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Posting Notice: The Untitled Art Project Edition

by Art Fag City on July 20, 2009

James Kalm, Untitled Art Project, 2009, screengrab AFC Posting has been suspended for the day on account of the fact that I spent all of last night throwing up.  In the meantime, event coverage we missed this weekend on account of being ill: James Kalm posted some good footage of Bravo’s Untitled Art Project auditions […]

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Let’s Fire Up the Rumor Mill! Bravo Casting Calls for Untitled Art Project

by Karen Archey on July 13, 2009

POST BY KAREN ARCHEY Damien Hirst and Sarah Jessica Parker gif courtesy Paddy Johnson We’ve received a couple reports about casting calls for Bravo’s Untitled Art Project, and they aren’t good.  Not that it comes as a surprise that show business seeks out contentious, conventionally attractive people, but rumor has it that execs at Magical […]

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Near Fame: Reflections on The Untitled Art Project

by Art Fag City on July 6, 2009

The Yeah Yeah Yeah’s Art Star It probably won’t surprise regular Art Fag City visitors to read that while I like the idea of an art world-based Bravo reality show, I’m not without reservations. Series such as these possess the potential to reduce the number of “artists only get famous after they’re dead” myths circulating popular […]

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Bravo’s Untitled Art Project Already Filming?

by Art Fag City on July 6, 2009

Curator Hikari Yokoyama A reliable AFC Tipster tells us Bravo’s newest art reality show The Untitled Art Project has already started filming. Gresham’s Ghost—one of countless “pop-up” galleries now peppered across the city—is rumored to be the show’s shell location. Apparently, its last opening (populated by an unusually fashionable crowd) was shot for the series, […]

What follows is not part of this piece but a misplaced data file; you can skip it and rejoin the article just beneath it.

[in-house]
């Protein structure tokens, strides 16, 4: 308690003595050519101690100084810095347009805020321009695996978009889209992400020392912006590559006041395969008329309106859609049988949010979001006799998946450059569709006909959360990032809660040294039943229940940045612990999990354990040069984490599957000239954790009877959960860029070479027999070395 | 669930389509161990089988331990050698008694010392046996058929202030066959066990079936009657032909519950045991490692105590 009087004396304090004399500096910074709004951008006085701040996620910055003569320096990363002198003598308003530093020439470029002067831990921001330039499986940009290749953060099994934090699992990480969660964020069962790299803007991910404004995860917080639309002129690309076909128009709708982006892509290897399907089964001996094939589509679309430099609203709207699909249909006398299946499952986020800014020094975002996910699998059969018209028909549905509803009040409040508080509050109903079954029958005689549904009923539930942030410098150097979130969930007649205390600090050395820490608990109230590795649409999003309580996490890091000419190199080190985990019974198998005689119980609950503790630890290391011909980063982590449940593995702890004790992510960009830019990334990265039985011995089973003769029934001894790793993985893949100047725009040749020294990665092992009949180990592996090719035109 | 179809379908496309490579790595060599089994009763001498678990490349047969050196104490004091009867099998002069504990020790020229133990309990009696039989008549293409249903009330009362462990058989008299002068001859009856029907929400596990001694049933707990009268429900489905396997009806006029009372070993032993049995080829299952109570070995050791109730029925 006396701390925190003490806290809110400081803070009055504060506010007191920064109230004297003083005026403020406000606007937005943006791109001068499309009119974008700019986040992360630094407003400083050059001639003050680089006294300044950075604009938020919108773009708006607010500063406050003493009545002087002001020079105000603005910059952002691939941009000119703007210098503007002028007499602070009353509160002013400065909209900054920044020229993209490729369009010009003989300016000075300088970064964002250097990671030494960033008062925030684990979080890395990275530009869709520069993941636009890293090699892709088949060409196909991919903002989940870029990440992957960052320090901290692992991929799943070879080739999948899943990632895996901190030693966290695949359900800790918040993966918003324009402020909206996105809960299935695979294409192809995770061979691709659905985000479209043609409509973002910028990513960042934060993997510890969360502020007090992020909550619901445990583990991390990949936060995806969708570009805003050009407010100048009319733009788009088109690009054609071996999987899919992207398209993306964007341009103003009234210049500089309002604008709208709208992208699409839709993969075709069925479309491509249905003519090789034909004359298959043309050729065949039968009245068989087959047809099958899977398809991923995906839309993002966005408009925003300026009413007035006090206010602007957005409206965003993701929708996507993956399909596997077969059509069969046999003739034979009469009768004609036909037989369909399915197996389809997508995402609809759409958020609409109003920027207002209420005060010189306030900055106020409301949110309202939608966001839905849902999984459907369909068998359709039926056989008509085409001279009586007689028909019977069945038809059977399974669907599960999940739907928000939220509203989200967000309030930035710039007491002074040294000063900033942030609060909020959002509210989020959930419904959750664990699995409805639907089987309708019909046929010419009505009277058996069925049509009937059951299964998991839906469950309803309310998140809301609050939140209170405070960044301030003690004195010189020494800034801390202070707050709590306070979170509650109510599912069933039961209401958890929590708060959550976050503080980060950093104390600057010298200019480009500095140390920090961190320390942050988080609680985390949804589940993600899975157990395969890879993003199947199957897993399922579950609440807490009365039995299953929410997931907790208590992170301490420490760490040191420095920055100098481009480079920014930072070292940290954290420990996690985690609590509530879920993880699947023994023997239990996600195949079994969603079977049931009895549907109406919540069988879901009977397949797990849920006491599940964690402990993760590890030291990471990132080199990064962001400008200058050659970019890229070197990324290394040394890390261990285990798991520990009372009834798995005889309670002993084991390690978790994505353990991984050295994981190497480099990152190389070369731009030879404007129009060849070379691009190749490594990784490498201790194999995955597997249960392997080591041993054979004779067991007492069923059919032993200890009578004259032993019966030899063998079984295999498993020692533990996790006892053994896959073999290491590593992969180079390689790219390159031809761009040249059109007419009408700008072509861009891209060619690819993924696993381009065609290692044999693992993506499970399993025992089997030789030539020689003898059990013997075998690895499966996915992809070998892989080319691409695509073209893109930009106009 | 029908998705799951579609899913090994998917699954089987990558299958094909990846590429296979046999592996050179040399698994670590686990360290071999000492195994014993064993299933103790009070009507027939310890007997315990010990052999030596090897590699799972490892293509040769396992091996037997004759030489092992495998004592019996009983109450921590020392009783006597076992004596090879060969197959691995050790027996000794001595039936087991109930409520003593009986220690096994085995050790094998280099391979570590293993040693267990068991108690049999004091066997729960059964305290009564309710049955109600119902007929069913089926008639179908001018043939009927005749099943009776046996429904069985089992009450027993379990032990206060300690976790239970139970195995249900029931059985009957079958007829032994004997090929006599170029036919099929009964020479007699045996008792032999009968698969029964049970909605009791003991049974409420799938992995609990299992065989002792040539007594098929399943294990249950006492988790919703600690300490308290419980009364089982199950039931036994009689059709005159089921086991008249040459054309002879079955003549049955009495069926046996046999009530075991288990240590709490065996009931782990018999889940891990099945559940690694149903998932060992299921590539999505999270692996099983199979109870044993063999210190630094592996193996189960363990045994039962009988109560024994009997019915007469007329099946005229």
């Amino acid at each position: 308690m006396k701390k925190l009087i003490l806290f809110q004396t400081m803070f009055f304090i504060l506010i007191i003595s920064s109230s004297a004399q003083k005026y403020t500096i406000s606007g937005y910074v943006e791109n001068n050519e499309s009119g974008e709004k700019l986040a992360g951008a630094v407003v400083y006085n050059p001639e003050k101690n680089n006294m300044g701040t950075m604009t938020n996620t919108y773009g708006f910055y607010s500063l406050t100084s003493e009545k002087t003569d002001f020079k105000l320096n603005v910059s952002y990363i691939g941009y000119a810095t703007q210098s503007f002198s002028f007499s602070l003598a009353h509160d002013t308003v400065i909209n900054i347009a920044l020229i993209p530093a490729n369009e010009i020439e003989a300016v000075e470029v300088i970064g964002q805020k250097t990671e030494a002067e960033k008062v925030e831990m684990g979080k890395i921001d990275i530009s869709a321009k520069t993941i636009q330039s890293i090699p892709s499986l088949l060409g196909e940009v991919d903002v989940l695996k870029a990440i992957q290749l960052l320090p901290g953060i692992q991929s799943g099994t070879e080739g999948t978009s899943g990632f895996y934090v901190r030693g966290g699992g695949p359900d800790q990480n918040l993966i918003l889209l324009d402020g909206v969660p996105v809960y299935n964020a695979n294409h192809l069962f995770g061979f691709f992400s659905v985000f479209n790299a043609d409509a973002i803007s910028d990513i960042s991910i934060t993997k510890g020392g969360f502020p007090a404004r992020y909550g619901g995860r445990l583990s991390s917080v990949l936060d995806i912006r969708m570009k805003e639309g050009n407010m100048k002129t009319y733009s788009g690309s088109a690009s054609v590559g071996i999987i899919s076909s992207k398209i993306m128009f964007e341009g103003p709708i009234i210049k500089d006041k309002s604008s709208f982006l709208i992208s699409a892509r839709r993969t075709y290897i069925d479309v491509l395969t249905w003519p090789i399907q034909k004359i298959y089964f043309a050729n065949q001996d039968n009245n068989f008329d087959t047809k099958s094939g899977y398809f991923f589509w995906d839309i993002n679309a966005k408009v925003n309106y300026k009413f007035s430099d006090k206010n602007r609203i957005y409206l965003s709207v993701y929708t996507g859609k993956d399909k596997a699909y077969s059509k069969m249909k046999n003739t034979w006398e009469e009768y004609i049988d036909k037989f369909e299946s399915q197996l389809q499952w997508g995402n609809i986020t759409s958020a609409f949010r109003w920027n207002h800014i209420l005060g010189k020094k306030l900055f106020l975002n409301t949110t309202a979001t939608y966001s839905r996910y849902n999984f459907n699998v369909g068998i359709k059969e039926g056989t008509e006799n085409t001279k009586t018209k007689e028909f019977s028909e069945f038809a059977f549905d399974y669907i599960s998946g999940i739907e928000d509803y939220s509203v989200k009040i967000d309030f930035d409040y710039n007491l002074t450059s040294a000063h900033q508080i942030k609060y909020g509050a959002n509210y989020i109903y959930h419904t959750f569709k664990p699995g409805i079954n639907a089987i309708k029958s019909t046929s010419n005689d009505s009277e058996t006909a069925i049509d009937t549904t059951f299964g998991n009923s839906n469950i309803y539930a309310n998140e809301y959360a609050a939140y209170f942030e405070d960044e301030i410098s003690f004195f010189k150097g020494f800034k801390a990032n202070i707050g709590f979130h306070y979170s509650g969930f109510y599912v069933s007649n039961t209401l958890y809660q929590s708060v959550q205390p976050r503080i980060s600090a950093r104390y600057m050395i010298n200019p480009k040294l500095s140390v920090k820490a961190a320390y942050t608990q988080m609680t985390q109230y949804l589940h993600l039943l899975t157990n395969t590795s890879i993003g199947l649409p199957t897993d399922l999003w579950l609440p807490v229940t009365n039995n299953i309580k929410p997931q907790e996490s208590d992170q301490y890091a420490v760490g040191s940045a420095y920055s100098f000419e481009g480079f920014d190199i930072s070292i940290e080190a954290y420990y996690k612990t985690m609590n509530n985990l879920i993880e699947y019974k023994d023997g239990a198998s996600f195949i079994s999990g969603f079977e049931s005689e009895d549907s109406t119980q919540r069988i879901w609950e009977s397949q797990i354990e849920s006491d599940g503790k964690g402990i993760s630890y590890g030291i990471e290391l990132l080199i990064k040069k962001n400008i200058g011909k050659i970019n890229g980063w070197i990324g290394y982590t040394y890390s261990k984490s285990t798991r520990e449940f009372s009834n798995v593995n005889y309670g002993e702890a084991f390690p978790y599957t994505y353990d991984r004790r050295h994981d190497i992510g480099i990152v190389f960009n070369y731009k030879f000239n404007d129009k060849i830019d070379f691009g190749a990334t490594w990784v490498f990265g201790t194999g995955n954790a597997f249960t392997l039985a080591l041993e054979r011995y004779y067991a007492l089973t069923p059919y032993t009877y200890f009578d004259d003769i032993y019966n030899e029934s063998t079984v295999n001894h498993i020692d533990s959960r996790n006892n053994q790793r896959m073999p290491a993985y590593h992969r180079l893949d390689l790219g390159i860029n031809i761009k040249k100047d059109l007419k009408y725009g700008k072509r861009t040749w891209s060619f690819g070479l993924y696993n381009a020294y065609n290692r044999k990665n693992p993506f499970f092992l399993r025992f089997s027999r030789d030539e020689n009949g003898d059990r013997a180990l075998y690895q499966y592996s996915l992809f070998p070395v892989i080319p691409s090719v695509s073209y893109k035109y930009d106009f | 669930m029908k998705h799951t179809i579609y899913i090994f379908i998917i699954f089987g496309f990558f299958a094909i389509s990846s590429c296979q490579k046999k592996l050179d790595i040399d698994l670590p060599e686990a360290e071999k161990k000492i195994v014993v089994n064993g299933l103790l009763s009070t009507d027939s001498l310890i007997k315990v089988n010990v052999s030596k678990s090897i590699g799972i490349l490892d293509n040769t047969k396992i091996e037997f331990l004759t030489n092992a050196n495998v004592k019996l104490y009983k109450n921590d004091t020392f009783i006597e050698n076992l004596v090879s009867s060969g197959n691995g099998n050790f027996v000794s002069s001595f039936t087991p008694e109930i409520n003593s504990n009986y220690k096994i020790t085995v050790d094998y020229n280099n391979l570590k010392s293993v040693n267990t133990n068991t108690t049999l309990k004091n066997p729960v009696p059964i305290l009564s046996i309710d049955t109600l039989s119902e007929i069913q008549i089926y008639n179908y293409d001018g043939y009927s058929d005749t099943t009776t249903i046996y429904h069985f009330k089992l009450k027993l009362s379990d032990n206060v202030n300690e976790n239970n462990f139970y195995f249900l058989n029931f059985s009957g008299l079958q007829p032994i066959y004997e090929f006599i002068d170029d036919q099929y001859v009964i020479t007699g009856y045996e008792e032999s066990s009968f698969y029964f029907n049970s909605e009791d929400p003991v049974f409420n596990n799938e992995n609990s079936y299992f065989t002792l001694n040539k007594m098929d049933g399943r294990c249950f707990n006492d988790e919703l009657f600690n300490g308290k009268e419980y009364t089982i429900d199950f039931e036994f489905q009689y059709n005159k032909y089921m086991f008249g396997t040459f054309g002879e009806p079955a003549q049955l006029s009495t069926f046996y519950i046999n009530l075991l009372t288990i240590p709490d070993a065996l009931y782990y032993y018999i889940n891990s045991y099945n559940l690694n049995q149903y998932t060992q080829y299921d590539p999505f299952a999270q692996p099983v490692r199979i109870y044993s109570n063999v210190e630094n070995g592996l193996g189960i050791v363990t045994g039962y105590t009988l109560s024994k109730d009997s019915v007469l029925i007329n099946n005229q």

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Bravo Announces Casting Call For The Untitled Art Project

by Art Fag City on June 30, 2009

White Columns Executive Director and artist Matthew Higgs. More than a year after announcing the development of a new reality show for artists, Bravo finally announces nationwide casting calls. Developed by Sarah Jessica Parker’s Pretty Matches Productions and Emmy-nominated Magical Elves, Inc., the reality TV project pits thirteen aspiring artists against one another in competition […]

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The Venice Biennale, Viva Arte Viva: Images from the Arsenale

by Paddy Johnson on May 10, 2017
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We’ve spent the better part of a day looking at the Venice Biennale’s exhibition, “Viva Arte Viva”. Curated by Christine Macel and described as a Biennale designed “with artists, by artists and for artists”, the show amounts to a love letter addressed to artists. Studios have been transported, materials worshipped, and methodologies examined. Weaving as a metaphor for making, togetherness, and life, is completely and utterly ubiquitous. The sincerity of it all can be a bit much. But more on that later. A look at the Arsenale section of the show below.

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Slideshow: Zona MACO, The Art Fair Where Commerce and Politics Make Strange Bedfellows

by Michael Anthony Farley on February 9, 2017
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Last year, I remarked that Zona MACO excels at being an “average” art fair.